Read Tell My Horse: Voodoo and Life in Haiti and Jamaica by Zora Neale Hurston Free Online
Book Title: Tell My Horse: Voodoo and Life in Haiti and Jamaica|
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Reader ratings: 5.5
The author of the book: Zora Neale Hurston
Date of issue: February 19th 2008
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Format files: PDF
The size of the: 714 KB
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A firsthand account of the weird mysteries and horrors of voodoo. Tell My Horse is an invaluable resource and fascinating guide. Based on Zora Neale Hurston’s personal experience in Haiti and Jamaica, where she participated as an initiate rather than just an observer of voodoo practices during her visits in the 1930s, this travelogue into a dark world paints a vividly authentic picture of ceremonies and customs and superstitions of great cultural interest.
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Read information about the authorZora Neale Hurston was an American folklorist and author. In 1925, shortly before entering Barnard College, Hurston became one of the leaders of the literary renaissance happening in Harlem, producing the short-lived literary magazine Fire!! along with Langston Hughes and Wallace Thurman. This literary movement became the center of the Harlem Renaissance.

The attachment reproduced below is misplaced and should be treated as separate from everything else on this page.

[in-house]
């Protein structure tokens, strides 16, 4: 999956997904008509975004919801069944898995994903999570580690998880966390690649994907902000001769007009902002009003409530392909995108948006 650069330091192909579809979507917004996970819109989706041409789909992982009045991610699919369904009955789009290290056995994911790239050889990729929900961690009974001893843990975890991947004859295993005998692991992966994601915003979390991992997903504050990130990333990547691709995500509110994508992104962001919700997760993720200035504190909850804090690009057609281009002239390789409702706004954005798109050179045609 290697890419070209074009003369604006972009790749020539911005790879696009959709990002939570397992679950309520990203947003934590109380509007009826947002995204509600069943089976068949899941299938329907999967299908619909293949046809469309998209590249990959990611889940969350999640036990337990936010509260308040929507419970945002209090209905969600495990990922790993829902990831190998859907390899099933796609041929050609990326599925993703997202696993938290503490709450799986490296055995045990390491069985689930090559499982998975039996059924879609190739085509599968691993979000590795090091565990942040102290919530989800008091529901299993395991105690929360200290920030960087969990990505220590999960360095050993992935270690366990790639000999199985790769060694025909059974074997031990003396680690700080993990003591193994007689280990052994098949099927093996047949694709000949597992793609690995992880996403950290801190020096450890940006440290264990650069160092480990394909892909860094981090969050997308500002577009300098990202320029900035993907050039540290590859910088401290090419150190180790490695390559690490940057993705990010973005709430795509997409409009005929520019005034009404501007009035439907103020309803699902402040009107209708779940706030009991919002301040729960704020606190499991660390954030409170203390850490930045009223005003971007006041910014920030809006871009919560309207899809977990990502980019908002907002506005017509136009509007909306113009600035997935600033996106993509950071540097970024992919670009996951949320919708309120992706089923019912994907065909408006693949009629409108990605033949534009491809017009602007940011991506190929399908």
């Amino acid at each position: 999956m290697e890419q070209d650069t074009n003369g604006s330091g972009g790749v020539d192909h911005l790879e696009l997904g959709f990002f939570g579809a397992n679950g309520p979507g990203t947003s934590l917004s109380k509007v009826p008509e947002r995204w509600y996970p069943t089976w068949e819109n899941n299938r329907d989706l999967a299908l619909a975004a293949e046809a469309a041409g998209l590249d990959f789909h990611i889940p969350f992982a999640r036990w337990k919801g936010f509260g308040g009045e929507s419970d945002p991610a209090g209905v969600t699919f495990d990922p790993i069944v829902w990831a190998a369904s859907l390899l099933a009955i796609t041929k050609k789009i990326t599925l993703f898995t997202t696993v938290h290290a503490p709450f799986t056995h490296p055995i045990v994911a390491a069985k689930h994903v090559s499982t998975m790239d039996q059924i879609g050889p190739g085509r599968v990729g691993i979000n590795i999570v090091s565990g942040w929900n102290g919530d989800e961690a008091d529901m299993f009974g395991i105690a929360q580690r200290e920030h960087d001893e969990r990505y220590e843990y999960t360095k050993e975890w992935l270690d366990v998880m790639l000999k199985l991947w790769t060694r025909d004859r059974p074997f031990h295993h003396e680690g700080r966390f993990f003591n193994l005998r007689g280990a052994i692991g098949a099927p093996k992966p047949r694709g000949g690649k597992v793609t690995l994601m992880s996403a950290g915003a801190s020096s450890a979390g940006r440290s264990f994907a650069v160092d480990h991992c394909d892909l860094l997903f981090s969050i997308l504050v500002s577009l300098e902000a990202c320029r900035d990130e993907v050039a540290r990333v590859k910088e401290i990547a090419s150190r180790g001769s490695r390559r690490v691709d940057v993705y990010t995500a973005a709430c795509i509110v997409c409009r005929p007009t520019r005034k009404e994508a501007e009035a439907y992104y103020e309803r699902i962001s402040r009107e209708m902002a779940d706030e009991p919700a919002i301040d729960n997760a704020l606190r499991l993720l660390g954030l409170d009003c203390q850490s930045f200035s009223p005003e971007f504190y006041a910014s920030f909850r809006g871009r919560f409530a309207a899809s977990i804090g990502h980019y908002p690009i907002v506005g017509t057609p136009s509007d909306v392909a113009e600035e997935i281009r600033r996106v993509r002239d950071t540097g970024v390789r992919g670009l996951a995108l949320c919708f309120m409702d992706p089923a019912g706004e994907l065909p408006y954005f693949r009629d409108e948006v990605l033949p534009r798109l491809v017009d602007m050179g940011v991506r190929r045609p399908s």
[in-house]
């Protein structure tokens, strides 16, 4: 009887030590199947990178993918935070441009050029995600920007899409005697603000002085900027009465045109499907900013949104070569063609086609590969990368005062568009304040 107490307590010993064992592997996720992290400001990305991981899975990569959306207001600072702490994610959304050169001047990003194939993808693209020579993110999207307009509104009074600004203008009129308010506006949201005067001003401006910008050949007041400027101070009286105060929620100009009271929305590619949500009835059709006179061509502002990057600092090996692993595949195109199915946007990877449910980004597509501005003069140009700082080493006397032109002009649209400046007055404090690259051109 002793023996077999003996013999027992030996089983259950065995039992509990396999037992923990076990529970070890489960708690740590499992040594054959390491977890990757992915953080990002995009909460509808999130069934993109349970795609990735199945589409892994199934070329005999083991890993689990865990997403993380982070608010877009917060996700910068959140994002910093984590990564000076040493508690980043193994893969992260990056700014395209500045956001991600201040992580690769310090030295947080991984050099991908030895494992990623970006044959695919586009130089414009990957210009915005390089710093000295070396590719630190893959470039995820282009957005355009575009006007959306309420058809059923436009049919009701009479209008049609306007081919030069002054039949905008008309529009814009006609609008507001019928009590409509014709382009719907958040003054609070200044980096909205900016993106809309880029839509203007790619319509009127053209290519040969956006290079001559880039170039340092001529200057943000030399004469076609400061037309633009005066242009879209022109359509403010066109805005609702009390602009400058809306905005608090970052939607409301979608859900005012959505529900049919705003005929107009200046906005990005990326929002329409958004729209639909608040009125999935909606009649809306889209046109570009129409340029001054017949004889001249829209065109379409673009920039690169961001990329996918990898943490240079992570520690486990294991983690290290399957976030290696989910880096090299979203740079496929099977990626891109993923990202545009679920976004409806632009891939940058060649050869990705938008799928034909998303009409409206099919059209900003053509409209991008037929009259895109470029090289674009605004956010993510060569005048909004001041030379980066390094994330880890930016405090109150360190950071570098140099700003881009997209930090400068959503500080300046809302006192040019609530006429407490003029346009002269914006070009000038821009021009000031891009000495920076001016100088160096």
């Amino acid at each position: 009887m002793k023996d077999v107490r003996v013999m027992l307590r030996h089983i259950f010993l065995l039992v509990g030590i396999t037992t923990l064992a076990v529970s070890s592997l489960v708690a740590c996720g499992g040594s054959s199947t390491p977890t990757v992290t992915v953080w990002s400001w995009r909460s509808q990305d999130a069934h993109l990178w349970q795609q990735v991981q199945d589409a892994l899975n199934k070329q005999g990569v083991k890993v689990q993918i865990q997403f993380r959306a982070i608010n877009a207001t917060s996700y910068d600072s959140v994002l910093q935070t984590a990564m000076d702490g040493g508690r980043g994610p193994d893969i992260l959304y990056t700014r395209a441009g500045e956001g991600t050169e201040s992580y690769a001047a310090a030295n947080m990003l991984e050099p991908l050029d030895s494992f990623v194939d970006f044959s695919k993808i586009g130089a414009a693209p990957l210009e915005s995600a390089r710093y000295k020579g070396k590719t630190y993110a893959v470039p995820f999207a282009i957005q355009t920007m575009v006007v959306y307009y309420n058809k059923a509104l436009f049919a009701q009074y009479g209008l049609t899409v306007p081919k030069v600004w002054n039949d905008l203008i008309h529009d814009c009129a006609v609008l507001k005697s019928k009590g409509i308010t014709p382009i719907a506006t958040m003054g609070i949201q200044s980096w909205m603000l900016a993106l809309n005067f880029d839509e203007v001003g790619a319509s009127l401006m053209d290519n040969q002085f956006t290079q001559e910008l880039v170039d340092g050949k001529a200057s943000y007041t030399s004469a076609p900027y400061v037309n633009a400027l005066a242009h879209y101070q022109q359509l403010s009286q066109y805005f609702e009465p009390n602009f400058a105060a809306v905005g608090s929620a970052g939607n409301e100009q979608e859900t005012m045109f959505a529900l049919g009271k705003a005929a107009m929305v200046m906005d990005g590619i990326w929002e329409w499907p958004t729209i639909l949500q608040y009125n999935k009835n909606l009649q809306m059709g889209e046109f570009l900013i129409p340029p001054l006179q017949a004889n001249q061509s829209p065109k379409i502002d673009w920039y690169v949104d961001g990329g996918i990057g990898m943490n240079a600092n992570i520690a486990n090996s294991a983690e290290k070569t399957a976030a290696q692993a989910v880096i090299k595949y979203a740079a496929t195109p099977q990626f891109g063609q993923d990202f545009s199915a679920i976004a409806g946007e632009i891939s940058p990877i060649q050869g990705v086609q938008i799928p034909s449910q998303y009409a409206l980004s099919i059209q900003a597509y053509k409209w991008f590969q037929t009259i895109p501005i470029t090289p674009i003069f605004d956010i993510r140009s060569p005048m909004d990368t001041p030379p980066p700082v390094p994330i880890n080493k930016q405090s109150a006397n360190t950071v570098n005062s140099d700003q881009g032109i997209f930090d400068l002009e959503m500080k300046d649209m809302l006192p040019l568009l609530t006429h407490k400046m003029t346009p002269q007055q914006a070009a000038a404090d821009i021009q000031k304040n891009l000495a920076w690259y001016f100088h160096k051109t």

Hurston applied her Barnard ethnographic training to document African American folklore in her critically acclaimed book Mules and Men along with fiction Their Eyes Were Watching God and dance, assembling a folk-based performance group that recreated her Southern tableau, with one performance on Broadway.
Hurston was awarded a Guggenheim Fellowship to travel to Haiti and conduct research on conjure in 1937. Her work was significant because she was able to break into the secret societies and expose their use of drugs to create the Vodun trance, also a subject of study for fellow dancer/anthropologist Katherine Dunham who was then at the University of Chicago.
In 1954 Hurston was unable to sell her fiction but was assigned by the Pittsburgh Courier to cover the small-town murder trial of Ruby McCollum, the prosperous black wife of the local lottery racketeer, who had killed a racist white doctor.
Hurston also contributed to Woman in the Suwanee County Jail, a book by journalist and civil rights advocate William Bradford Huie.
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